These two measures fulfill the first characteristic of being predictive: Reducing calories consumed and increasing calories burned strongly indicates that you’ll lose weight. Just as important, however, these two lead measures are also directly influenceable by you. Achieve these two lead measures at the level specified, outside your daily whirlwind, and you will see your lag measure moving when you step on the bathroom scale.


There’s a problem with lead measures. Where do leaders normally fixate, on lead measures or on lag measures? That’s right. As a leader, you’ve likely spent your entire career focusing on lag measures even though you can’t directly affect them.

We see this syndrome every day all over the world and in every area of life. The sales leader fixates on total sales, the service leader fixates on customer satisfaction, parents fixate on their children’s grades, and dieters fixate on the scale. And, in virtually every case, fixating solely on the lag measures fails to drive results.

There are two reasons almost all leaders do this. 1. First, lag measures are the measures of success; they are the results you have to achieve. 2. Second, data on lag measures is almost always much easier to obtain and more visible than data on lead measures.


In the end, it’s the data on lead measures that makes the difference, that enables you to close the gap between what you know your team should do and what they are actually doing. Without lead measures, you are left to try to manage to the lag measures, an approach that seldom produces significant results.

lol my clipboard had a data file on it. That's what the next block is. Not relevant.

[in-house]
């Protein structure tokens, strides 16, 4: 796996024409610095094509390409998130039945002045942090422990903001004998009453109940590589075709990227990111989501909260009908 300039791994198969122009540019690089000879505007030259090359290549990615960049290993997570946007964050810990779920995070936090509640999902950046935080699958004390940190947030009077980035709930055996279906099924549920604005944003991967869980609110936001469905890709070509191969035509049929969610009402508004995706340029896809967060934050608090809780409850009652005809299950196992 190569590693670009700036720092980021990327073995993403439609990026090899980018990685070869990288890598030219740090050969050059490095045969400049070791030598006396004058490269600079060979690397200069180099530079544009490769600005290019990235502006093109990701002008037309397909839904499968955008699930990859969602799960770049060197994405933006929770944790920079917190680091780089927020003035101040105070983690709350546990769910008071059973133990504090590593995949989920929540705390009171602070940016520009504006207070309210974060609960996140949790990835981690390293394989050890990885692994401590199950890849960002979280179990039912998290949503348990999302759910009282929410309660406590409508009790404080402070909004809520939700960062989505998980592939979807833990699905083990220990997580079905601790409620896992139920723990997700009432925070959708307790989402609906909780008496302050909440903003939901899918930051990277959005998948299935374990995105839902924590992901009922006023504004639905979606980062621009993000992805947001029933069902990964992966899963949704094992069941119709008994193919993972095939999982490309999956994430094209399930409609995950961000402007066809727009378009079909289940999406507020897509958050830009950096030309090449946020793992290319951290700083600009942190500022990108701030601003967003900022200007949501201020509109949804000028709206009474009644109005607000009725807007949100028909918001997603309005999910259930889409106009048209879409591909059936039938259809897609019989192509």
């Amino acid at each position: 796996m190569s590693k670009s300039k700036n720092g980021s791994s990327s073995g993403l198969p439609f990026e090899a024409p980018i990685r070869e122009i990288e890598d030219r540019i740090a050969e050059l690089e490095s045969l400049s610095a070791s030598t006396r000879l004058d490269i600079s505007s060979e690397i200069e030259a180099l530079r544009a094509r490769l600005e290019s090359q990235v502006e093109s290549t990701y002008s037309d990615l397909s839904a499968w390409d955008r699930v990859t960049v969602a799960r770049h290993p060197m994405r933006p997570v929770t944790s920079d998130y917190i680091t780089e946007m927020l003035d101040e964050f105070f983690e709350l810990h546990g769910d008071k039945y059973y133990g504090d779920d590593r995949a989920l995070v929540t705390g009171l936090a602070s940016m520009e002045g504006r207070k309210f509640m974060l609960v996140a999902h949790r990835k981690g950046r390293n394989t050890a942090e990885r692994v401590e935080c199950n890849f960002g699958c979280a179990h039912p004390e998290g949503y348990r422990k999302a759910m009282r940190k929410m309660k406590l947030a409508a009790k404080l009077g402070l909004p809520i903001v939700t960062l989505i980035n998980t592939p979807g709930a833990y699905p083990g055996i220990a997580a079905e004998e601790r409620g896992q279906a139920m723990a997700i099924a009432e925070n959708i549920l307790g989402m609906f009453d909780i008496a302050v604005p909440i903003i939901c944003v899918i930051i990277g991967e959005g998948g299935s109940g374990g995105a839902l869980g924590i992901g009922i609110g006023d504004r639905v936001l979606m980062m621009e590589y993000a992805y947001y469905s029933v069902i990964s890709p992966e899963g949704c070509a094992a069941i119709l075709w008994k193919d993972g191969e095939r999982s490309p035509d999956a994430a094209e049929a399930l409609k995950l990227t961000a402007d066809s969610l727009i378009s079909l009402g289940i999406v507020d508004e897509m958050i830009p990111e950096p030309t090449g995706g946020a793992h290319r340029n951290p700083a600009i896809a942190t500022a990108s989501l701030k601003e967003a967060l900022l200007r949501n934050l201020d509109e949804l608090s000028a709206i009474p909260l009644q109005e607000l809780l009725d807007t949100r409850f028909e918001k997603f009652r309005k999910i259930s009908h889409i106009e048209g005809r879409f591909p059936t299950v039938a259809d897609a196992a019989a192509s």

In simple terms: LAG MEASURE: Measures the goal LEAD MEASURE: Predictive -measures something that leads to the goal & Influenceable – something we can influence.


The key principle behind lead measures is simply this: leverage. Think of it this way: achieving your wildly important goal is like try- ing to move a giant rock; but despite all the energy your team exerts, it doesn’t move. It’s not a question of effort; if it were, you and your team would already have moved it. The problem is that effort alone isn’t enough. Lead measures act like a lever, making it possible to move that rock.

Get that data

Lead measure data is almost always more difficult to acquire than lag measure data, but you must pay the price to track your lead measures. We often see teams struggle with this, zeroing in on a high-leverage lead measure only to say, “Wow, getting that data is going to take real work! We’re too busy to do that.” If you’re serious about your WIG, then you must create a way to track your lead measures. Without data, you can’t drive performance on the lead measures; without lead measures, you don’t have leverage.

Lead measures and engagement

When a team defines its lead measures they are making a strategic bet. In a sense, they are saying, “We’re betting that by driving these lead measures we are going to achieve our wildly important goal.” They believe that the lever is going to move the rock, and because of that belief, they engage.

Coming up with the right lead measures is really about helping everyone see themselves as strategic business partners and engaging them in dialogue about what can be done better or differently in order to achieve the WIGs.



The third discipline is to make sure everyone knows the score at all times, so that they can tell whether or not they are winning. This is the discipline of engagement.